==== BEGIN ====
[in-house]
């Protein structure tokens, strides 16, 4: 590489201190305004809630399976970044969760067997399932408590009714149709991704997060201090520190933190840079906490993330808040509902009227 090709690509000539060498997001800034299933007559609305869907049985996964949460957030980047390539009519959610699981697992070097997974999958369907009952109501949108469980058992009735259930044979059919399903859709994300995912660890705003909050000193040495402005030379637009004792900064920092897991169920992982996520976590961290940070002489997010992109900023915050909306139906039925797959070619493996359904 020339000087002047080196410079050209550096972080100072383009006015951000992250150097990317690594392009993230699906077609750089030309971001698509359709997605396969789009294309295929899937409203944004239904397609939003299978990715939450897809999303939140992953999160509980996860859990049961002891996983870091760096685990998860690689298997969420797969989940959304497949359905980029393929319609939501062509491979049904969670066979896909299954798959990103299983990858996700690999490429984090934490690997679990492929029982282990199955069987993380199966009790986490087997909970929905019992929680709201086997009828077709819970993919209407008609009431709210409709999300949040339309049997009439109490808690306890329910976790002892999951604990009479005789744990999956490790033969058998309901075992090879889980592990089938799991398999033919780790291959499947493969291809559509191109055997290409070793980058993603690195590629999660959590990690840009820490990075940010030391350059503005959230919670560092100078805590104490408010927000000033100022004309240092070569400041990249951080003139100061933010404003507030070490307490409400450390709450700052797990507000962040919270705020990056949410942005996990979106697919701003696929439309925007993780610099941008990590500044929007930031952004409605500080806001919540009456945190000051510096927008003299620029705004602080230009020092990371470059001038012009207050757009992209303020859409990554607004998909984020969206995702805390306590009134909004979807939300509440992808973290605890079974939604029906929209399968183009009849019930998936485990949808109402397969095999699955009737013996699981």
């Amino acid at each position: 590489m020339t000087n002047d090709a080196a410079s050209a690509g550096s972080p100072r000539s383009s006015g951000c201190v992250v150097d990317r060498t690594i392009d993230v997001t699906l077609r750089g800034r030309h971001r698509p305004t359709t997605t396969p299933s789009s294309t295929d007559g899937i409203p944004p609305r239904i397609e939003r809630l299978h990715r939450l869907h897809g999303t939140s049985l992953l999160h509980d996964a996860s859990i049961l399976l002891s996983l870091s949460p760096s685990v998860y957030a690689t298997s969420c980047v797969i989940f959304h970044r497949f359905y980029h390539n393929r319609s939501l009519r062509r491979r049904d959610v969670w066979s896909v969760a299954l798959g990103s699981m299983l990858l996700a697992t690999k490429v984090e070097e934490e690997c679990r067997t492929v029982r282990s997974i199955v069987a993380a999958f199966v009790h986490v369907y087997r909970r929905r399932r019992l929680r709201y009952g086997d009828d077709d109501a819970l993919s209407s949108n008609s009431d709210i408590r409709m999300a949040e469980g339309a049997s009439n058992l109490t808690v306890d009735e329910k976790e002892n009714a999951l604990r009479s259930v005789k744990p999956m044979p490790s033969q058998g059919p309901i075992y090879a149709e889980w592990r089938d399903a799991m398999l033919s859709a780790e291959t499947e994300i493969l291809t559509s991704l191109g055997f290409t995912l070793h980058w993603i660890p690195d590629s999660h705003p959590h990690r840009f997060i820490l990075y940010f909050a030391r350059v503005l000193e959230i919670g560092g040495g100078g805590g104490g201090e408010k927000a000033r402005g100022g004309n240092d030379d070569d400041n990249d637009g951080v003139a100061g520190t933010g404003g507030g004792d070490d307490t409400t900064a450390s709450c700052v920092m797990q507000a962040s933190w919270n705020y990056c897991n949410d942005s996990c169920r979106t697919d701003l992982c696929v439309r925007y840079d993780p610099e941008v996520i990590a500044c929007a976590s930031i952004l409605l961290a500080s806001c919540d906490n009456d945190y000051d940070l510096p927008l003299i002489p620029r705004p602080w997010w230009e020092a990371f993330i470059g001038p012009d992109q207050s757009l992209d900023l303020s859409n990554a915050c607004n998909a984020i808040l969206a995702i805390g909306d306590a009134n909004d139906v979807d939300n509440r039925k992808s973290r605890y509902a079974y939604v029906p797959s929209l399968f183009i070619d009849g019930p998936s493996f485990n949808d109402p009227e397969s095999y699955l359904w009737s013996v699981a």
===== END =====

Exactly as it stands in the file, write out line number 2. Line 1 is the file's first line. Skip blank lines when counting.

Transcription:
């Protein structure tokens, strides 16, 4: 590489201190305004809630399976970044969760067997399932408590009714149709991704997060201090520190933190840079906490993330808040509902009227 090709690509000539060498997001800034299933007559609305869907049985996964949460957030980047390539009519959610699981697992070097997974999958369907009952109501949108469980058992009735259930044979059919399903859709994300995912660890705003909050000193040495402005030379637009004792900064920092897991169920992982996520976590961290940070002489997010992109900023915050909306139906039925797959070619493996359904 020339000087002047080196410079050209550096972080100072383009006015951000992250150097990317690594392009993230699906077609750089030309971001698509359709997605396969789009294309295929899937409203944004239904397609939003299978990715939450897809999303939140992953999160509980996860859990049961002891996983870091760096685990998860690689298997969420797969989940959304497949359905980029393929319609939501062509491979049904969670066979896909299954798959990103299983990858996700690999490429984090934490690997679990492929029982282990199955069987993380199966009790986490087997909970929905019992929680709201086997009828077709819970993919209407008609009431709210409709999300949040339309049997009439109490808690306890329910976790002892999951604990009479005789744990999956490790033969058998309901075992090879889980592990089938799991398999033919780790291959499947493969291809559509191109055997290409070793980058993603690195590629999660959590990690840009820490990075940010030391350059503005959230919670560092100078805590104490408010927000000033100022004309240092070569400041990249951080003139100061933010404003507030070490307490409400450390709450700052797990507000962040919270705020990056949410942005996990979106697919701003696929439309925007993780610099941008990590500044929007930031952004409605500080806001919540009456945190000051510096927008003299620029705004602080230009020092990371470059001038012009207050757009992209303020859409990554607004998909984020969206995702805390306590009134909004979807939300509440992808973290605890079974939604029906929209399968183009009849019930998936485990949808109402397969095999699955009737013996699981």